CARSON CITY, Nev. — A hearing scheduled to last into late fall began Monday on the Southern Nevada Water Authority's plans to pump billions of gallons of water from remote valleys along the Nevada-Utah line to quench Las Vegas' thirst.
In opening statements before the state engineer, critics of the proposal said the water authority's own data and modeling used to justify the 300-mile, $3.5 billion pipeline are flawed. They say tapping 126,000 acre-feet of groundwater would result in economic and environmental catastrophe for those in and around Spring, Cave Valley, Delamar and Dry Lake valleys.
An acre-foot is the amount of water it takes to cover 1 acre 1 foot deep.
"Under their data, every single spring in Spring Valley will go dry," said Paul Hejmanowski, a Las Vegas lawyer representing The Church of Jesus Christ of Latter-day Saints, which owns the sprawling Cleveland Ranch in Nevada's White Pine County.
Other opponents include Great Basin Water Network, several Indian tribes and various rural counties in Nevada and Utah.
Pat Mulroy, general manager of the water authority, testified that the agency is only seeking water rights for unappropriated, annual recharge.
Southern Nevada, the state's population hub, is home to 2 million people and attracts 40 million visitors annually.
Most of the region's water comes from the overtapped Colorado River, a source shared by seven western states and Mexico.
"There are no easy solutions left on the Colorado River," Mulroy said.
The water authority will have three weeks to present its case to Jason King, the state engineer. Opponents will be given the same amount of time to offer counter-testimony and expert opinions, and public comment will be heard Oct. 7.
A ruling could come early next year.
The agency was granted the permits it seeks once before, but last year, the Nevada Supreme Court sent the matter back for a new round of hearings. The court ruled the state engineer failed to act on the water authority's applications in a timely manner, and that people who were not part of the original case but have a stake in the outcome should be allowed to participate in the proceedings.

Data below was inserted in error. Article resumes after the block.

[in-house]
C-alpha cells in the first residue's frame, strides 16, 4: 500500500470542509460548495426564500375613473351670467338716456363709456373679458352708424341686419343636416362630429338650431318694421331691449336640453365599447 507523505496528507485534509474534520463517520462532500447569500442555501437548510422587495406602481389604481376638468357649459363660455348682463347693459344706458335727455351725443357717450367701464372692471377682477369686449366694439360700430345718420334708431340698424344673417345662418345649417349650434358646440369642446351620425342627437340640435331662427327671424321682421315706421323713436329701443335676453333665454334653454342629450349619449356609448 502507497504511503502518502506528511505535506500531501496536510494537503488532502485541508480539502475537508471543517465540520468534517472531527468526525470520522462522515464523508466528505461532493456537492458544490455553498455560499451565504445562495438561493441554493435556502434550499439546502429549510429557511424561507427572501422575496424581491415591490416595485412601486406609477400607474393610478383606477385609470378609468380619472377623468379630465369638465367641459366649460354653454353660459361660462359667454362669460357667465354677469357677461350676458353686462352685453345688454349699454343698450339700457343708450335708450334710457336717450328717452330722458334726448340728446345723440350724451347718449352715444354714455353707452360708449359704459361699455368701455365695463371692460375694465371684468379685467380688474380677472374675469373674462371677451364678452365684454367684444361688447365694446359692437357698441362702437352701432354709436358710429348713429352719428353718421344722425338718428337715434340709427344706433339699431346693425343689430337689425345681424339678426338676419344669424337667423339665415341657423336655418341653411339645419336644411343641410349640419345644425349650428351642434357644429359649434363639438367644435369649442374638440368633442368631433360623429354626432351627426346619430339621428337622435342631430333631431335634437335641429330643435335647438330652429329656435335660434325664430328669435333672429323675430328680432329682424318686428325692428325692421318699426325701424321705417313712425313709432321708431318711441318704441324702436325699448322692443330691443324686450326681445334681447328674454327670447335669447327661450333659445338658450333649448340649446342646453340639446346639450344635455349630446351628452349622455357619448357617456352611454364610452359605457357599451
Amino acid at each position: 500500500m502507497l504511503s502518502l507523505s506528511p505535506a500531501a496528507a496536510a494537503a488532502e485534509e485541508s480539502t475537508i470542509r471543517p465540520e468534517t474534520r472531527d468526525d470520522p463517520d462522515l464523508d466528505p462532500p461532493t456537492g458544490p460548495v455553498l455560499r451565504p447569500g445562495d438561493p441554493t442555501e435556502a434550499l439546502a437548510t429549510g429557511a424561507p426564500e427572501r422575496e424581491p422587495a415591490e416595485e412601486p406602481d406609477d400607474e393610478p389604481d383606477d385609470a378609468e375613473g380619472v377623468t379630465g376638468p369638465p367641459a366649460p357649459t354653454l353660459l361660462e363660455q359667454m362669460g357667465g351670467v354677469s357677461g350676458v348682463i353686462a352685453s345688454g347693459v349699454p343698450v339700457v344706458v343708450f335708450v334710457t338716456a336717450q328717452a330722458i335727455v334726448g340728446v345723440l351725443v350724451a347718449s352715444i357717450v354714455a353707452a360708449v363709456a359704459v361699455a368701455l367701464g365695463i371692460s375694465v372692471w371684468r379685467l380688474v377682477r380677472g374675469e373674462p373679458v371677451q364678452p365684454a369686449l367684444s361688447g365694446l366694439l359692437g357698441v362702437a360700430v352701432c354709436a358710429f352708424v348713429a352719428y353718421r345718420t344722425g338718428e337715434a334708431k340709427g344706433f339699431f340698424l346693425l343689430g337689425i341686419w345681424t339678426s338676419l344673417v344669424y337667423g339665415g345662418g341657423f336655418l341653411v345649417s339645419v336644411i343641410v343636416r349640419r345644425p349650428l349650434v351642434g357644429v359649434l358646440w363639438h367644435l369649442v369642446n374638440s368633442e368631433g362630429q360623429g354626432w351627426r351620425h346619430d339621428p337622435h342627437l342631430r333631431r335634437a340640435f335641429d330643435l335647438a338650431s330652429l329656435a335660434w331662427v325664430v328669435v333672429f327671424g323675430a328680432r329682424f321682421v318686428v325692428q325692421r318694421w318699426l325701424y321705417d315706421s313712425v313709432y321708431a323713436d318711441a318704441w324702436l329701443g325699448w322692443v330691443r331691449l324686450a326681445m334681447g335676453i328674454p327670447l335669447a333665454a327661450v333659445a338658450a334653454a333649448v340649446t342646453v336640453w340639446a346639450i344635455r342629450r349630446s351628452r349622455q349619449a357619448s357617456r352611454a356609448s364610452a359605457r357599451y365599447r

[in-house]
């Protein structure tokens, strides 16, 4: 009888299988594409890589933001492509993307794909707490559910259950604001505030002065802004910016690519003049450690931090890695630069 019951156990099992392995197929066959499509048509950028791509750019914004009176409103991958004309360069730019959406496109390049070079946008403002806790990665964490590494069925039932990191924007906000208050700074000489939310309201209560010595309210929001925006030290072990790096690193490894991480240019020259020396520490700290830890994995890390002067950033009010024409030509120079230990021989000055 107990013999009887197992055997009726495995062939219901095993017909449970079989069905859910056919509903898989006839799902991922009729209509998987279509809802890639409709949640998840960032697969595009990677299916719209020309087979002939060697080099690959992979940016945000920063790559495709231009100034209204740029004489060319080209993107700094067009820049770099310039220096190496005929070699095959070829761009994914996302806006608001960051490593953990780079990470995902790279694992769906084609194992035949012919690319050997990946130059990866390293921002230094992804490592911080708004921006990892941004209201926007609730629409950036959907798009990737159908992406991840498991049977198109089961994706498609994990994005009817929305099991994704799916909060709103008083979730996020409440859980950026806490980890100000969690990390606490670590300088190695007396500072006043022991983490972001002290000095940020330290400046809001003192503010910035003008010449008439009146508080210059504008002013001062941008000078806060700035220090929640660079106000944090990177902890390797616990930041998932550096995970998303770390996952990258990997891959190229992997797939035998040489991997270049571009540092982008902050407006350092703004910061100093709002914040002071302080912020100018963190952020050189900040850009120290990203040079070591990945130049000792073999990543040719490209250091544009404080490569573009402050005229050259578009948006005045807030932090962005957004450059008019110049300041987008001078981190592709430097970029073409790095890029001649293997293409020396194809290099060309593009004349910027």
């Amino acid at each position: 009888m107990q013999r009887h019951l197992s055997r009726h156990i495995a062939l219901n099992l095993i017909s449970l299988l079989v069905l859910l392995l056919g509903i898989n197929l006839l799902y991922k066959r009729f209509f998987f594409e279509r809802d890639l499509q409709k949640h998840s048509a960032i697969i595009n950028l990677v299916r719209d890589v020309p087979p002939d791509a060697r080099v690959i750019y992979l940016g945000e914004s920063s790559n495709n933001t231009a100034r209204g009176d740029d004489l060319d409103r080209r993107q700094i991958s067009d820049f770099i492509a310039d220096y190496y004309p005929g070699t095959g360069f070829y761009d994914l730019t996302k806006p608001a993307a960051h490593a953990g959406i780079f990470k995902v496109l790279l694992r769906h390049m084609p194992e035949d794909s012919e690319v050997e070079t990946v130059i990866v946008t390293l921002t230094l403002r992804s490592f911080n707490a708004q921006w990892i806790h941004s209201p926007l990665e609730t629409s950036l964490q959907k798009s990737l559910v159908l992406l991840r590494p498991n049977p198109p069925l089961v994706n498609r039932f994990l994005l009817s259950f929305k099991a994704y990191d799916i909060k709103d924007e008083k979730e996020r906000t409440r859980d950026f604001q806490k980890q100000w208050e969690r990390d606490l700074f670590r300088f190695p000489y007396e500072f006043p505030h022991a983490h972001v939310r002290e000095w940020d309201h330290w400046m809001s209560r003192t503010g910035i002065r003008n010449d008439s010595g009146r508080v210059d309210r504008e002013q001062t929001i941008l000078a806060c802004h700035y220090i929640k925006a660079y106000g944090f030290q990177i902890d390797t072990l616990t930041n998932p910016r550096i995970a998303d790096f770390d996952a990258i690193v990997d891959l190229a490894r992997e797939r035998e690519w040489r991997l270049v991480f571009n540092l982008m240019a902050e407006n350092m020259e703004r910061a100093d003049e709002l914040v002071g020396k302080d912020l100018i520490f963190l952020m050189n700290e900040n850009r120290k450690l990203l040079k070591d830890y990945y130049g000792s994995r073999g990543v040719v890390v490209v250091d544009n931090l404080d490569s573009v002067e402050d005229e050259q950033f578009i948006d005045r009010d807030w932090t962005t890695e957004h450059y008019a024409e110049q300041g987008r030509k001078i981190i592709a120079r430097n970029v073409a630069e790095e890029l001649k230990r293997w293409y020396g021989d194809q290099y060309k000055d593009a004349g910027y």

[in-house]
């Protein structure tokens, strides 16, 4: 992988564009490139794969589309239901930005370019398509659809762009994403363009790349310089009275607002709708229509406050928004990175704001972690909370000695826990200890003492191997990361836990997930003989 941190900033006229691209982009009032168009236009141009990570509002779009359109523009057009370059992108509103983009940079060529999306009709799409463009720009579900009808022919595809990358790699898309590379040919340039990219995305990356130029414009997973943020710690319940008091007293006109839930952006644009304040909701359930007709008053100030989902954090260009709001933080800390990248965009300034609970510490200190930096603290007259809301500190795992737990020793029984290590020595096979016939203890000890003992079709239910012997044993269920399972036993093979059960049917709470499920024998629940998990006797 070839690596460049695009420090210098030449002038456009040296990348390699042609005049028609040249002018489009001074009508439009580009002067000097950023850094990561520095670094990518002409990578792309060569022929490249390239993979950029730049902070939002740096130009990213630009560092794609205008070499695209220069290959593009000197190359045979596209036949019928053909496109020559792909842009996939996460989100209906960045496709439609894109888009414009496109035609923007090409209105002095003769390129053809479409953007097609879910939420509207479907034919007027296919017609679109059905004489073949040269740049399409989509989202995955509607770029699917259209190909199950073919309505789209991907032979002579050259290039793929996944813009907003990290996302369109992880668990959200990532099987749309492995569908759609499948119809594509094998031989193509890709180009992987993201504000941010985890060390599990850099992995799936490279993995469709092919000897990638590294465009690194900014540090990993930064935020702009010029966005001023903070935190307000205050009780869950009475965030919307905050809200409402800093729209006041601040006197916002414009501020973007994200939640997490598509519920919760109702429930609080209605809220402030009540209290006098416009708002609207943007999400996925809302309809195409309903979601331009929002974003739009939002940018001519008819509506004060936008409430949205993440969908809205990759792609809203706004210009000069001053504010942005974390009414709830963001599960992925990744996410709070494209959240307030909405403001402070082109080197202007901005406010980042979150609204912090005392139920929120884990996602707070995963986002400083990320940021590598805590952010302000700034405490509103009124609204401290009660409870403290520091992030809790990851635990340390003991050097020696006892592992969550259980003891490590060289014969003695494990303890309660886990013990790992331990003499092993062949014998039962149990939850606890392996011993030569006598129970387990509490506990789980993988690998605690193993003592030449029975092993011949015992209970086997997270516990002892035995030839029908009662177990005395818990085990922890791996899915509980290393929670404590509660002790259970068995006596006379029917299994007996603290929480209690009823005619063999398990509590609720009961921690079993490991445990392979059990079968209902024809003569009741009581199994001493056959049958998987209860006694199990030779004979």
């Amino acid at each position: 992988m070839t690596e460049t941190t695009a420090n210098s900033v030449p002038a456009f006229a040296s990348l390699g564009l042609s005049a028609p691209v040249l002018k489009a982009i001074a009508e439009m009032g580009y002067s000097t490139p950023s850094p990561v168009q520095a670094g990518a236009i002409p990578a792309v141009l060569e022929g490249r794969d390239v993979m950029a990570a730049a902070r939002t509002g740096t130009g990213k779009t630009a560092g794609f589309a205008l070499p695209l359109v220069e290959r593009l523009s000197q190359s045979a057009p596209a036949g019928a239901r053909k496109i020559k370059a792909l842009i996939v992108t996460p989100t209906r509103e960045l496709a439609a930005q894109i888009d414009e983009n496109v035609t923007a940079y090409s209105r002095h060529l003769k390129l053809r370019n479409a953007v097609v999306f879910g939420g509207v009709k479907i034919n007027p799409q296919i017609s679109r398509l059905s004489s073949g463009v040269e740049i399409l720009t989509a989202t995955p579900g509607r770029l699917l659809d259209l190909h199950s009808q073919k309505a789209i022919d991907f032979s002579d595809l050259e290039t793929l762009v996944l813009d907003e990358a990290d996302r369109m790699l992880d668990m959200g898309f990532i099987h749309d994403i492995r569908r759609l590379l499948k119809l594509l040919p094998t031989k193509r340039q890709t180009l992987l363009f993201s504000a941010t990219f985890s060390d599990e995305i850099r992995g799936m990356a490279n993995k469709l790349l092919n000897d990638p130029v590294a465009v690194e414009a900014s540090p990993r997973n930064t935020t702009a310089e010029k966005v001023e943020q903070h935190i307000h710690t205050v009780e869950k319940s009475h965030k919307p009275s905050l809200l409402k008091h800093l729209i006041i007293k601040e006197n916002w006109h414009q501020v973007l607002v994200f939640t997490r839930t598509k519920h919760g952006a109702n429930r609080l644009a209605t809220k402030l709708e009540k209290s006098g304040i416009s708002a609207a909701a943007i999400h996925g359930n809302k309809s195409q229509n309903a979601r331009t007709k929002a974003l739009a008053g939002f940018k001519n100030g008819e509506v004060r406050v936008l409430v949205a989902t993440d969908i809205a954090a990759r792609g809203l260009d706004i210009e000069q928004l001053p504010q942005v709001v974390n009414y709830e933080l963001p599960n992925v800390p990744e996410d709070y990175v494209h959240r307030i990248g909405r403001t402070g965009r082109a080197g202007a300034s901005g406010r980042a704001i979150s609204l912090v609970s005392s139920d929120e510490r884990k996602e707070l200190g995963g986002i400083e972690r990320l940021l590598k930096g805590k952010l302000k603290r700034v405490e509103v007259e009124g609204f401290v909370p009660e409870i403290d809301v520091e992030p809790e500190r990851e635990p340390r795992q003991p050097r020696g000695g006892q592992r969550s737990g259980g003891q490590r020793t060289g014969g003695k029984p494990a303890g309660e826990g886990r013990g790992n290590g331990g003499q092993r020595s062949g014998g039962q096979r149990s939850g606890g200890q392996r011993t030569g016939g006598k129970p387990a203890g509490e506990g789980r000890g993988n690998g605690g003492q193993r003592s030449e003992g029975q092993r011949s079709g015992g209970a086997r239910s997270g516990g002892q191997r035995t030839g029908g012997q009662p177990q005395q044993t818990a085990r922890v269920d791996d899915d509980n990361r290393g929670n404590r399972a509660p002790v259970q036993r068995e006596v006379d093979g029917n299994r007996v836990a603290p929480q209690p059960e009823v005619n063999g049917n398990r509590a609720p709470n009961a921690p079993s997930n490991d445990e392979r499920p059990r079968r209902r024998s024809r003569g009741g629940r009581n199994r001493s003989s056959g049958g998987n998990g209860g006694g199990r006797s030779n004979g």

If the authority secures approval of all the rights it is seeking, the pipeline could end up carrying as much as 65 billion gallons of water from the north to the south on an annual basis. Daily flows would total up to 178 million gallons under that scenario — enough to cover an area the size of nearly 500 football fields with a new foot of water each day.
Hejmanowski said his clients don't object to southern Nevada wanting to develop available, unappropriated water, but they have concerns about the effects the pumping would have on existing water rights holders.
"We are not here to argue against progress or water for Las Vegas," he said, but added, "good intentions are no substitute for good science."
He said the LDS Church is opposed to 12 of the 19 permits SNWA has applied for in Spring Valley. Of the 12, four were denied previously.
Lawyers for Millard and Juab counties in Utah also oppose what critics call a "water grab," fearing that pumping from Spring Valley could alter groundwater flows in Utah's nearby Snake Valley.
Paul Taggert, a lawyer representing the water authority, said over the past 10 years, Lake Mead's water level plunged 140 feet because of drought, and the river-supplied water came within 6 feet of a shortage declaration that would trigger tough measures to curtail use.
He said opponents were "blinded by "personal prejudices" against SNWA and "fundamentally opposed to moving water from where it is to where the people need it."
But Simeon Herskovits, with Great Basin Water Network, said the agency's estimate of perennial recharge is "grossly exaggerated" and its projections on the effects of groundwater drawn down "greatly skewed."
He said pumping the water would cause economic and environmental harm by eliminating plant communities and take a toll on wildlife.
"We believe the state engineer will not be able to legally grant the applications," he said.
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